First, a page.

Most flight schools endeavor to teach you the rudimentary basics of flying but just like a driving school they cannot really recreate some of the anomalies that actually can occur during normal flying over a period of time.
Some of the more common problems one might run into include crosswinds, short runways, and poor visibility. Now, if you havenít encountered any of these in the course of your normal training you will undoubtedly feel apprehensive about flying in these kinds of conditions unless you are complete idiot.
Fortunately there is a relatively easy fix to this problem. All you have to do is just take stock of those things you are not comfortable with and then schedule some specialized intensive training focused on those areas.
Regarding crosswinds, you should definitely plan on spending at least three or four hours training on this area alone. You want to be instructed on how to handle the worst crosswinds your instructor is willing to teach you in. Aim for at least twelve knots. Do not settle for less than this and donít skimp on the training time, this is one of the most crucial areas for a pilot to be sharp on.
Next, you should schedule some training on how to handle shorter runways. While training you have probably gotten used to the standard longer runways of 3,500 feet or more but if you are like many you will definitely encounter shorter runways, especially if you fly into some of the smaller islands in the Bahamas. You donít have to necessarily learn to stop on dime sized 1200 footer but you should be comfortable landing on a runway of 2,000 feet or so.
When training to land on short runways two things are absolutely crucial to your success, the instructor and a true short runway. Believe me it makes a real difference when you only have 2,000 feet before you run into trees as opposed to just a 2,000 foot mark on a 5,000 foot runway. Many instructors may not be comfortable with this, find one that is.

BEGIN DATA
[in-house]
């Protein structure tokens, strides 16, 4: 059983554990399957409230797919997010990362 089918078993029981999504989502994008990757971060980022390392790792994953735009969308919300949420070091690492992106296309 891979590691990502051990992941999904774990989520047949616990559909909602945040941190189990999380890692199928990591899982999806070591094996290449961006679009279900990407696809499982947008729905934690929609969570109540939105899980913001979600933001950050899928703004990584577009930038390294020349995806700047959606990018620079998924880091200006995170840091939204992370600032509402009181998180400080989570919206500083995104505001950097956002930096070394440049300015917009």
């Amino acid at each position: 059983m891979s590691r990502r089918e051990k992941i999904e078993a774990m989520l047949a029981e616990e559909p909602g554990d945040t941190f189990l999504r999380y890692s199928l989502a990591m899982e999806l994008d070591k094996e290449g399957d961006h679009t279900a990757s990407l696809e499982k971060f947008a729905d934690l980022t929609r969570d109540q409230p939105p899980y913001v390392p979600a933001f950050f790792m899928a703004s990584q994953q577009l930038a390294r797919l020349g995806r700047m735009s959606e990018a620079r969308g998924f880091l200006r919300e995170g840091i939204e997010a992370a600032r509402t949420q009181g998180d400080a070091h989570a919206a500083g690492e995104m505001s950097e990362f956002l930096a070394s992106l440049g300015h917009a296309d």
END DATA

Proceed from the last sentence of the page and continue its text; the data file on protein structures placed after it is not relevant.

The third area we are looking at here is weather conditions and visibility. Depending upon where you had your training you may or may not have experienced much limited visibility. If you received your training on the upper East Coast of the United States you have probably seen some pretty overcast conditions but if you trained in the Southwestern U.S. you probably had virtually unlimited conditions most of the time.
Regardless, you should schedule some specific training in conditions that are barely above the minimum allowable flying situations so you will be comfortable with it and know how to use your instruments properly.
There are other areas you should have specific training in as well not the least of which is flying a loaded plane. You probably only flew with you and your instructor while training so you definitely want to take an intensified course of at least ten hours with a loaded down plane. Believe me, it is a huge difference taking off and landing with a loaded plane.
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Gregg Hall is a business consultant and author for many online and offline businesses and lives in Navarre Florida with his 16 year old son. For aircraft accessories and pilot gear go to www.aircraftaccessoriesplus.com
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